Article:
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Developer seeks ‘retention’ of unauthorised wind masts  

Credit:  Donegal News | March 14, 2016 | donegalnews.com ~~

Developers behind plans to build Ireland’s largest wind farm are seeking ‘retention’ permission for two unauthorised masts near Killygordon.

Over the last two years, Planree Ltd erected the 80 metre (262) steel structures at Lismulladuff and Ballyarrell Mountain (Cornashesk) to gather data for the proposed 49 turbine Carrickaduff Wind Farm.

Following complaints by local residents, Donegal County Council referred the matter to An Bord Pleanala (ABP), asking it to decide whether or not the masts were exempt from planning permission.

Last month ABP told the council the structures were not deemed ‘exempted development.’

However, last week the developer submitted two separate applications to the council seeking to retain the masts for a further 12 months.

According to documents submitted with the applications, the Cornashesk mast was erected in July 2015 for the purpose of wind assessment in the area. Planree said it was erected on site as “exempted development.”

This was subject to a referral by the council ABP as planning regulations stated that only one temporary mast can be erected per site.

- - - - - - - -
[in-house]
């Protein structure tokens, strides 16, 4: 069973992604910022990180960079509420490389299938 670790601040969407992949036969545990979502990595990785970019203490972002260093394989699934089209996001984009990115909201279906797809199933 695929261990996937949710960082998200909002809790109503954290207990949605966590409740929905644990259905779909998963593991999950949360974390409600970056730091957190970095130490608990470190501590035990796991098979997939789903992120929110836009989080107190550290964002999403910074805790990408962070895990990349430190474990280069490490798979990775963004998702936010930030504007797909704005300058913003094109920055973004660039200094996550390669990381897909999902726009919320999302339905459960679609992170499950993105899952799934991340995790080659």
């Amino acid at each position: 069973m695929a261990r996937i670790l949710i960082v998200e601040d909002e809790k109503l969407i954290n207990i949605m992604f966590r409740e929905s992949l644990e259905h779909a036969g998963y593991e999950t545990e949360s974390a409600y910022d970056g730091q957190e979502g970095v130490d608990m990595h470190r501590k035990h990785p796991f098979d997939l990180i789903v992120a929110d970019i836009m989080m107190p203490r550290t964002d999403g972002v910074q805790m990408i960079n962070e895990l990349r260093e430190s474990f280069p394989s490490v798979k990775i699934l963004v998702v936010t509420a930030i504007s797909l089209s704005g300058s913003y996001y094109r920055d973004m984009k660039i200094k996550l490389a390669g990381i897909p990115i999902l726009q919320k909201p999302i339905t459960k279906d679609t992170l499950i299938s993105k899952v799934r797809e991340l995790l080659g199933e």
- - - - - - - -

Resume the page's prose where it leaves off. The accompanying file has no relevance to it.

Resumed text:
The developer is now arguing that, as the current site extends to 1,707 hectares (4,218 acres) over a distance of 26 km, it is necessary to erect more than one mast to accurately map and measure the “wind regime” within the area.

For full report, see today’s (Monday) Donegal News.

Source:  Donegal News | March 14, 2016 | donegalnews.com

This article is the work of the source indicated. Any opinions expressed in it are not necessarily those of National Wind Watch.

The copyright of this article resides with the author or publisher indicated. As part of its noncommercial effort to present the environmental, social, scientific, and economic issues of large-scale wind power development to a global audience seeking such information, National Wind Watch endeavors to observe “fair use” as provided for in section 107 of U.S. Copyright Law and similar “fair dealing” provisions of the copyright laws of other nations. Send requests to excerpt, general inquiries, and comments via e-mail.

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